Gomer Pyle, U.S.M.C., the TV series, is a treasure trove of financial tips. I’m not kidding.
If I’m ever stuck for financial stories to write about for The TV Professor, I should just watch a few Gomer Pyle episodes for inspiration. Of the many messes Gomer was getting himself into, financial problems come up quite a bit in the series, and there was Sergeant Carter, to help him. Help him, that is, make things worse.
One of the many excellent examples of this comes in the form of, “The Prize Boat,” which aired deep in the fourth season. (Gomer Pyle lasted five seasons, airing from 1964 to 1969.)
The episode’s main lesson is, admittedly, one that’s similar to the Seinfeld money lesson that I wrote about last week. In that one, George Costanza gripes to Jerry Seinfeld about how he can’t possibly accept free Super Bowl tickets. It would cost him too much.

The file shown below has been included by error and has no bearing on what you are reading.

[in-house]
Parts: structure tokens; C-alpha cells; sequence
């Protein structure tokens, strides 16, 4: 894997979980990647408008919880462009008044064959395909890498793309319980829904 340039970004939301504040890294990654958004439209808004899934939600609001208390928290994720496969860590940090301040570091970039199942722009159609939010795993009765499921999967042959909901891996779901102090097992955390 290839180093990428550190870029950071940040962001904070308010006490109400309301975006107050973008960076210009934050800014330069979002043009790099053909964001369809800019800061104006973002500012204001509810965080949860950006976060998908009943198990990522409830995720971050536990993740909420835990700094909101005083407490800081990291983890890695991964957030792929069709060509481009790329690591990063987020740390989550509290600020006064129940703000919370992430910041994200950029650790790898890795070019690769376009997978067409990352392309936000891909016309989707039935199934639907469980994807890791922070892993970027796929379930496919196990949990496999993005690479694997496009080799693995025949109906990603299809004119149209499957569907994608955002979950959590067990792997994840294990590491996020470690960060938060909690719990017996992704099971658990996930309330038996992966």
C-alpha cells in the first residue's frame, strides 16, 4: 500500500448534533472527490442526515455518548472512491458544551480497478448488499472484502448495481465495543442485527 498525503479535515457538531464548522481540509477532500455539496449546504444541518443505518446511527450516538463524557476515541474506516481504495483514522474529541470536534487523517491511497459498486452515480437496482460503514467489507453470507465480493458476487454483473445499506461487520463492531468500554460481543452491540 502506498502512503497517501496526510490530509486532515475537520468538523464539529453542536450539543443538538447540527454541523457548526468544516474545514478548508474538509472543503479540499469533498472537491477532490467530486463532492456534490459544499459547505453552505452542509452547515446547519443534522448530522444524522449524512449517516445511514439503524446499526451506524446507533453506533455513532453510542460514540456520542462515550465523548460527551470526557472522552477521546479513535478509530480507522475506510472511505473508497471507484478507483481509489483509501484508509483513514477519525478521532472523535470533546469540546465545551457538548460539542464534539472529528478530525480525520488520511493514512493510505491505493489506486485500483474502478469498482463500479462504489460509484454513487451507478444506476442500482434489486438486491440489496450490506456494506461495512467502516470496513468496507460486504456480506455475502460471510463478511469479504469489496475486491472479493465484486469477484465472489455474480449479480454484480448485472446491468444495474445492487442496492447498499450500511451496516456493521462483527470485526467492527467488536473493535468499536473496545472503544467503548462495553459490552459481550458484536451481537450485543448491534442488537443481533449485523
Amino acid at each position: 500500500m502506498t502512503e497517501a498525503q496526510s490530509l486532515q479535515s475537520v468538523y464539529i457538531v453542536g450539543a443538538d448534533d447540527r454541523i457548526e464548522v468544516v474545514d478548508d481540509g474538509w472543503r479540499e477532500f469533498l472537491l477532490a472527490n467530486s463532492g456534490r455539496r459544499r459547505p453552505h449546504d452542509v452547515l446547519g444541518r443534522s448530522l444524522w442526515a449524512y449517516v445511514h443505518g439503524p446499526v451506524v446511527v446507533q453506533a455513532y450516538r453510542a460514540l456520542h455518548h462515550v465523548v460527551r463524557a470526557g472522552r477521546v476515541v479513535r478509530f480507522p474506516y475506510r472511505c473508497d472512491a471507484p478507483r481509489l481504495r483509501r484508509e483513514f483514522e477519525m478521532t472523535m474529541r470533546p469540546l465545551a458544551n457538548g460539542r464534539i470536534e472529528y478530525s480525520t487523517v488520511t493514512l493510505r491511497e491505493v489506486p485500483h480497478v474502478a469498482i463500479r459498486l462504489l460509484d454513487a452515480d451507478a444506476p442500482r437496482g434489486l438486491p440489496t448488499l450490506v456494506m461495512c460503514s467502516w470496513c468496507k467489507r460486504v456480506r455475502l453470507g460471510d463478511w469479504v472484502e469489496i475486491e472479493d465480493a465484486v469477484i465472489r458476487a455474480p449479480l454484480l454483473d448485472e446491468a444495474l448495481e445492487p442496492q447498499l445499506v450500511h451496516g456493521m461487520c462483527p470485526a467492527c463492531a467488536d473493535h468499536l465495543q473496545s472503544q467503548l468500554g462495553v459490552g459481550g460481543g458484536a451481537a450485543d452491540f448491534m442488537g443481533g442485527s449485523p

Twenty-eight years earlier, “The Prize Boat” illustrated exactly what George was afraid would happen. Heck, maybe George watched Gomer Pyle as a kid.
The plot of “The Prize Boat,” In a Nutshell
The plot is pretty simple. Gomer Pyle wins a very sporty motorboat in a contest. He sent in a jingle that he wrote for the fictional Frost Flip Bottling Company, which makes Frost Flip soda, apparently Pyle’s drink of choice.
The jingle went like this:
"Here's a tip... Take a nip of Frost Flip. It's got flavor galore and much, much, much more, with vip and zip in each sip."
Carter is naturally incredulous: “For that, you won a boat?”
Carter’s also incredulous that Pyle plans on sending the boat back to the soda company.
“Well, I hope they won't think I'm too ungrateful, but I've come to realize that a boat would be just too much for me, what with the expenses and all, so it's best I send it back,” Pyle says.
“And end up with nothing?” Carter asks.
“Oh, just the joy of winning is reward enough for me, Sergeant,” Pyle says.